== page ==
THOUGHT FOR THE WEEK February 12-18, 2017


Sister Rosemarie Goins, Directorbuilding peace

This Sunday’s readings have strong references to “freedom of choice.”  We are made in image of the Creator; one of the gifts is “free will.”  What an awesome gift; we are free to choose against the Creator, but we must remember the consequences.  As we look at our world, we see the extensive misuse of this gift and all the violence, hate, anger and misdeeds that follow. In Sirach: 15: 15-20 the passage begins, “If you choose…”  Of course, if we choose in favor of God’s law, Jesus’ teachings as Christians, we will be saved.  It seems like such an easy directive.  However, we only need to examine our own lives to see our basket of choices is not always commendable.

St. Paul in 1 Corinthians 2: 9 paraphrases Isaiah 64:3 “What eye has not seen, and ear has not heard and what has not entered the human heart, what God has prepared for those who love him, this God has revealed to us through the Spirit.” What a promise with which to proceed on our journey to our Creator.

It gives us more reason with which to use our “free will” properly. This means to “trust in the wisdom of God” by constantly striving to educate ourselves in righteousness and praying unceasingly.

You may ask, “How can I pray unceasingly? I have much to do.”  Aw, but if you live a righteous life you are praying.  There are also many moments throughout the day, when we can formally pray – putting dressing, brushing hair, driving, changing classes, preparing a meal, exercising, etc.  One I like to say during these moments is, “Lord Jesus Christ, Son, Savior have mercy on me a sinner.” This is an ancient Christian prayer, often called, “The Jesus Prayer.”  It is also very powerful, when you are afraid or threatened.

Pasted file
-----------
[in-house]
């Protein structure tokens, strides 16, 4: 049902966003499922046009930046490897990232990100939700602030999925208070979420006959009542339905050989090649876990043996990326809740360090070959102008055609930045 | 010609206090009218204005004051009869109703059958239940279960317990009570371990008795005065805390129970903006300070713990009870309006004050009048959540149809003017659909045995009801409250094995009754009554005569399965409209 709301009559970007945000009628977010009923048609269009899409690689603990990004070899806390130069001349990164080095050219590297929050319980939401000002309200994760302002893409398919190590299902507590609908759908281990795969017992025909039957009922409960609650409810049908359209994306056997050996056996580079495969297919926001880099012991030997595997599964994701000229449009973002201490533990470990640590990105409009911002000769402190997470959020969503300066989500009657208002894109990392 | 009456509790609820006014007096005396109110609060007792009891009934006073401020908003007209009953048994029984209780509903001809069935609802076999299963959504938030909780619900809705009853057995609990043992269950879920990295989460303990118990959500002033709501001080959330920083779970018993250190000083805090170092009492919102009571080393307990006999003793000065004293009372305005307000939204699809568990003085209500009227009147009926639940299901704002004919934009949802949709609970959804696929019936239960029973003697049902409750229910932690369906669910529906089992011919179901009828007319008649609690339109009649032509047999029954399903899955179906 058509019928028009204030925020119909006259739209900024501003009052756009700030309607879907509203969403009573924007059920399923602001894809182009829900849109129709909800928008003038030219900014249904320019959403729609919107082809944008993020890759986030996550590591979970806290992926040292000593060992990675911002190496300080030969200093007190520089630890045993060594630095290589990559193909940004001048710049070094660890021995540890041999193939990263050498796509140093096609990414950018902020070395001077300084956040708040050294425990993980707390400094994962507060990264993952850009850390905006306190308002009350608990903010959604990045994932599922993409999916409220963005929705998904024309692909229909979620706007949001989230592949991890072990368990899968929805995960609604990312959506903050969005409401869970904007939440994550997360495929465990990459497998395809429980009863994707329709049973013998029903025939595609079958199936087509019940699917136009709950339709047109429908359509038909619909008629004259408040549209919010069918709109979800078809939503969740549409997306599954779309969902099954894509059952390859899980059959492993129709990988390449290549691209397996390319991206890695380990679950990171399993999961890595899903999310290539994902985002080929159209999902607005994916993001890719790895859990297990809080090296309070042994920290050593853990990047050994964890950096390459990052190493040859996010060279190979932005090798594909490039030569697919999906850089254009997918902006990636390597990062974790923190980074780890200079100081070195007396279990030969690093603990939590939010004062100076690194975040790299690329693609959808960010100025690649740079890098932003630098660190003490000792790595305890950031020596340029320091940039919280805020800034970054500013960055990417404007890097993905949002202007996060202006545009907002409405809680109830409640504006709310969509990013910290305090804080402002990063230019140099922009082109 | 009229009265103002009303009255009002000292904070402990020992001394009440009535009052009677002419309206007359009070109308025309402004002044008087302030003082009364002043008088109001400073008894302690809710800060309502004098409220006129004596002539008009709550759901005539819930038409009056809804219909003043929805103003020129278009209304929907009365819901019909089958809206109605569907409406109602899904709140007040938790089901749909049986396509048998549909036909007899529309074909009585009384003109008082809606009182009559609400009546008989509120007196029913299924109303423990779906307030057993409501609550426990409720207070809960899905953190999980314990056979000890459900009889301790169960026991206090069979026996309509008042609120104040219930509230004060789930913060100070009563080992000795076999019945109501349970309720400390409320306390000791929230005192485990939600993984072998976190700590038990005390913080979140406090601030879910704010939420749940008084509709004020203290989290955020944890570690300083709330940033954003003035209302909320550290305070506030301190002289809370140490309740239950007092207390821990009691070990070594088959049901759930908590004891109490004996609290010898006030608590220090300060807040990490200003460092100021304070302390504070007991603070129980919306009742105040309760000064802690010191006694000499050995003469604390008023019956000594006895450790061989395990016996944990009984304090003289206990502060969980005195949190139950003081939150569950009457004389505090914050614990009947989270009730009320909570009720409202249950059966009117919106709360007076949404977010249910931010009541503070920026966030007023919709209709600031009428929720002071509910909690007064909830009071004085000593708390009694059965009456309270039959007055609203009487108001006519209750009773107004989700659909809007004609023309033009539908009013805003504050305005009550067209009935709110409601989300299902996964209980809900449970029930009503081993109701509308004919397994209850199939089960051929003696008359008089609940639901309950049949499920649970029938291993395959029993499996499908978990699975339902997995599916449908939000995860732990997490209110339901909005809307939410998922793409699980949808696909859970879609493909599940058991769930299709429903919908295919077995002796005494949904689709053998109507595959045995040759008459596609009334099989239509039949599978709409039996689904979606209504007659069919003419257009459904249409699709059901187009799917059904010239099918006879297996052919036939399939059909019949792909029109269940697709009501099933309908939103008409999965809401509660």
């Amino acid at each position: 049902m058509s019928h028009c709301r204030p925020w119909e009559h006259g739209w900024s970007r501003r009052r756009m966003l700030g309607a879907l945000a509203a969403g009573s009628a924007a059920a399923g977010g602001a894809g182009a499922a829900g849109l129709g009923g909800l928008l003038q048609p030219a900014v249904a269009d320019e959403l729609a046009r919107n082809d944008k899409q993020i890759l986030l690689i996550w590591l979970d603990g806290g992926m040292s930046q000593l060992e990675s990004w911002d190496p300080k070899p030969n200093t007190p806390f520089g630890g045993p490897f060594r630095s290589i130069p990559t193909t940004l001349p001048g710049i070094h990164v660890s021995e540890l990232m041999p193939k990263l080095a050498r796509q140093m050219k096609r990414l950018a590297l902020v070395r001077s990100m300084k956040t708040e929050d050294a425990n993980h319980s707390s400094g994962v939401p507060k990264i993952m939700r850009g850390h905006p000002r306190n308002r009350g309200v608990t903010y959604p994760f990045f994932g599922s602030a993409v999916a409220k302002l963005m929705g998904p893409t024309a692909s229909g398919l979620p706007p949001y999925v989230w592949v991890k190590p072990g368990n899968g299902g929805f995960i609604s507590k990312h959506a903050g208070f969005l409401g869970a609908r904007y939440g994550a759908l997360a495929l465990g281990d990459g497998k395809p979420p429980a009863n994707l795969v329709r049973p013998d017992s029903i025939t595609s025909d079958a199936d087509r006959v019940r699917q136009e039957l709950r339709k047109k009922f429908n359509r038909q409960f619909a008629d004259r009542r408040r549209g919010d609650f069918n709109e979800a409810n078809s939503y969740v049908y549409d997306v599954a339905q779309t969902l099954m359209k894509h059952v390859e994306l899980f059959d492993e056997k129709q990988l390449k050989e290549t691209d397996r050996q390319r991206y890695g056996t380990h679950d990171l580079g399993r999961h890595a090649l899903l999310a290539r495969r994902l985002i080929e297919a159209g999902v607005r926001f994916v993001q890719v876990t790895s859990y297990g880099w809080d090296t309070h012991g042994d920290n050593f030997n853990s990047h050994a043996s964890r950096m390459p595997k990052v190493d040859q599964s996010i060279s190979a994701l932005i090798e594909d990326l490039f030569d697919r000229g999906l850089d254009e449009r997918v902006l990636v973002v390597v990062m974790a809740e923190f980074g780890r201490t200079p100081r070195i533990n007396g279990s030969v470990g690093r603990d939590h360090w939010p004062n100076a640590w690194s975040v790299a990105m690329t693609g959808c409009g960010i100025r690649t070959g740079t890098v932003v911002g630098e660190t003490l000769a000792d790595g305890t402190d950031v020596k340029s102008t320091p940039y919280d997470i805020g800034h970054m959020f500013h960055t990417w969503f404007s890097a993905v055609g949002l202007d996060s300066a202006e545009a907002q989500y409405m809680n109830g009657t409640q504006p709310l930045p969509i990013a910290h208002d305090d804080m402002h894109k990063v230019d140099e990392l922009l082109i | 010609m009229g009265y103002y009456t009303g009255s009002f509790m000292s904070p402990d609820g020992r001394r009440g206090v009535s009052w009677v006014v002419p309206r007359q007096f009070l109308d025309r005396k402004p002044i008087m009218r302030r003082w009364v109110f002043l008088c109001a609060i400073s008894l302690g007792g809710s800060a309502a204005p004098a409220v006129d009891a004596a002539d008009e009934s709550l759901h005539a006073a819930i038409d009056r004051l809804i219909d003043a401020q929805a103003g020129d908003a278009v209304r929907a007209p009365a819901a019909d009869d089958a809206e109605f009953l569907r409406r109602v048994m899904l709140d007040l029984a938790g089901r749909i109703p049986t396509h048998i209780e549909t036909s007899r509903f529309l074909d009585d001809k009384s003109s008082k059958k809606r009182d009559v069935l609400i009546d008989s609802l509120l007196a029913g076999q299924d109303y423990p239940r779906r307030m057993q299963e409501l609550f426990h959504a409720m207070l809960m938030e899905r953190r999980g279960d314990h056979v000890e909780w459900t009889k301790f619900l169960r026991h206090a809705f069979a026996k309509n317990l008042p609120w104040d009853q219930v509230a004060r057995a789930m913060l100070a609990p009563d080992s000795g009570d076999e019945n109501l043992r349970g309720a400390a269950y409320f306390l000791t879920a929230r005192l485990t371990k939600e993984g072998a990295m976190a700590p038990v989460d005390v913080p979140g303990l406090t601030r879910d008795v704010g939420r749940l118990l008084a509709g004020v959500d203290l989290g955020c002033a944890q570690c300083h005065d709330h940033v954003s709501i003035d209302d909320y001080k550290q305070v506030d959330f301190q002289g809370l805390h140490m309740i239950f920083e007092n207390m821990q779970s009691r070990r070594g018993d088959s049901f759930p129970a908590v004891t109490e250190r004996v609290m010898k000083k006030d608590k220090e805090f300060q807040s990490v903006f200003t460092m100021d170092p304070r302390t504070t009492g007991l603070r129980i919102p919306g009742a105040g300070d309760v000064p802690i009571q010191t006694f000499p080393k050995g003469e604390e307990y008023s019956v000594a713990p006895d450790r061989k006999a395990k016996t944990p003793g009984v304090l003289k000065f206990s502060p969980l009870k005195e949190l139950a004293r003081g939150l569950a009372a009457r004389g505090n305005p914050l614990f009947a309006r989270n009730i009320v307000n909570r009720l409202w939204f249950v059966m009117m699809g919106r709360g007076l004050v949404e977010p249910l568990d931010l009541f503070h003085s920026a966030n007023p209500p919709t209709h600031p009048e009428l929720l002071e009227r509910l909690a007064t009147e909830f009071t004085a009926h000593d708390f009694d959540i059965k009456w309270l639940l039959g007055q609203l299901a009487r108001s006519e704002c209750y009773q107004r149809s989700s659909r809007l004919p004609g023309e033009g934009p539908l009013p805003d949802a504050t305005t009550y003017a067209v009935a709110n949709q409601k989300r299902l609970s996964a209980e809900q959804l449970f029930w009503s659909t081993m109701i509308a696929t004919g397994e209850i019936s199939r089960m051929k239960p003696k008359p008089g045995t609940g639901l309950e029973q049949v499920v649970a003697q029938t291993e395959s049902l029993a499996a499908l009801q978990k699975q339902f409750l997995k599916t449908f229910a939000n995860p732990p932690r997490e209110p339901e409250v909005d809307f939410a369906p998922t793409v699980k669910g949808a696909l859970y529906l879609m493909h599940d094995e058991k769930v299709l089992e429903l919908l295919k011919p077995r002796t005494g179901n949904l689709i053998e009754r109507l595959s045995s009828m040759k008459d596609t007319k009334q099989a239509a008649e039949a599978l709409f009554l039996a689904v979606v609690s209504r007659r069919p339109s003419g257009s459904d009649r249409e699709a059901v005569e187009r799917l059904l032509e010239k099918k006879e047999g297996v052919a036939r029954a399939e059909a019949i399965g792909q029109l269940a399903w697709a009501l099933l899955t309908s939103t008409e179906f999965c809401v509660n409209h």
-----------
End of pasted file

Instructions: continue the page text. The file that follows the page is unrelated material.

In Matthew’s Gospel 11: 25 Jesus further expands on some of the Ten Commandments. “You have heard it was said to your ancestors, “You shall not kill…I say to you, whoever is angry with his brother will be liable to judgment.”  We may be proud that we have not killed anyone and, therefore, kept the commandment, but the deeper meaning includes anger. Have we, then, broken this commandment?  A re-examination of the Ten Commandments may reveal deeper meanings and directives to a righteous life.

February 14, Valentine’s Day, gives us an opportunity to repair our relationships.  Perhaps, it is a way for a husband or wife to say, “I’m sorry!” – friends who have been apart because of a misunderstanding or a child to thank a parent or just because we love one another and want to show it.

Actually, Valentine’s Day is a way in which the Church Christianized a pagan situation. Licentiousness

was strongly rampant around this time of year in pagan rites.  Also, the emperor forbade marriage among young people because a married soldier was not good for the military. (Can you guess why?)  St. Valentine, a priest of the Third Century, encouraged Christian marriage and gave instructions on this vocation.  He was arrested and martyred for disobeying the law. He is the patron of marriage and love. Christian Broadcasting Network, CBN

Saints Cyril and Methodius, brothers from Greece, became priests and were asked to go to the Slavic nations and preach because they knew the language.  They created a Slavic alphabet, translated the Bible and said Mass in that language.  There were many protests about saying the Mass in the language of the people, but Pope Adrian II approved the practice in the ninth century. They are patrons of Europe.

The Order of Servites was founded in the thirteenth century for the sanctification of its members, preaching of the Gospel and spreading of devotion to Mary. The founders, seven young men of wealthy families in Florence, Italy, formed a confraternity, called the “Praisers of Mary.”  The Blessed Virgin Mary appeared to them and asked them to form a religious community, using the Rule of St. Augustine. Catholic Encyclopedia

Sister Rosemarie Goins, Director


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